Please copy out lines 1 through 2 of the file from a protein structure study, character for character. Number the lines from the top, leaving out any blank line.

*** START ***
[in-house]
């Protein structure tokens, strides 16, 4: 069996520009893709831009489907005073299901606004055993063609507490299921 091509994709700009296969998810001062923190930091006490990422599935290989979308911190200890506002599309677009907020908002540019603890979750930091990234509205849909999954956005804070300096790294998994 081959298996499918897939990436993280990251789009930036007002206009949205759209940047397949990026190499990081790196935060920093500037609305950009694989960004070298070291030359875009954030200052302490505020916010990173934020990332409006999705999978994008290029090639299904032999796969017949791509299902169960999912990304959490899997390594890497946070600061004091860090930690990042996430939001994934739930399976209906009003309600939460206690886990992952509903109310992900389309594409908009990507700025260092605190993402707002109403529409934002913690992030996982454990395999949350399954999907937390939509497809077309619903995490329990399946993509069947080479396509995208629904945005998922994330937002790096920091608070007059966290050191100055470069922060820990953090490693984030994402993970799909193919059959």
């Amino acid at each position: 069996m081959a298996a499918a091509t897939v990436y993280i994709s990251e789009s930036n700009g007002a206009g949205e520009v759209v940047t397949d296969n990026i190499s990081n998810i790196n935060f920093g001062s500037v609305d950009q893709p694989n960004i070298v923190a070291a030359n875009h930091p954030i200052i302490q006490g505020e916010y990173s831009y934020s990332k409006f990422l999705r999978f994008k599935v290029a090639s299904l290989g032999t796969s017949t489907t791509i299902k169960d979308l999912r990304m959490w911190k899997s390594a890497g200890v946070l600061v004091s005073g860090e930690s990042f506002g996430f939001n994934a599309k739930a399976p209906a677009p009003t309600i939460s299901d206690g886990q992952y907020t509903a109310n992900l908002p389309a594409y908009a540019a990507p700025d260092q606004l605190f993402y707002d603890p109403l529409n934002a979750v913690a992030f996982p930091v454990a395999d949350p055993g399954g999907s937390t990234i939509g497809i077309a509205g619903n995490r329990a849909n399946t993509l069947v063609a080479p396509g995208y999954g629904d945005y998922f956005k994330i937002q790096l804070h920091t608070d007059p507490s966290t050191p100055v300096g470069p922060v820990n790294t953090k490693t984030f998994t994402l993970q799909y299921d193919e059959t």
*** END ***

[in-house]
């Protein structure tokens, strides 16, 4: 069996520009893709831009489907005073299901606004055993063609507490299921 091509994709700009296969998810001062923190930091006490990422599935290989979308911190200890506002599309677009907020908002540019603890979750930091990234509205849909999954956005804070300096790294998994 081959298996499918897939990436993280990251789009930036007002206009949205759209940047397949990026190499990081790196935060920093500037609305950009694989960004070298070291030359875009954030200052302490505020916010990173934020990332409006999705999978994008290029090639299904032999796969017949791509299902169960999912990304959490899997390594890497946070600061004091860090930690990042996430939001994934739930399976209906009003309600939460206690886990992952509903109310992900389309594409908009990507700025260092605190993402707002109403529409934002913690992030996982454990395999949350399954999907937390939509497809077309619903995490329990399946993509069947080479396509995208629904945005998922994330937002790096920091608070007059966290050191100055470069922060820990953090490693984030994402993970799909193919059959």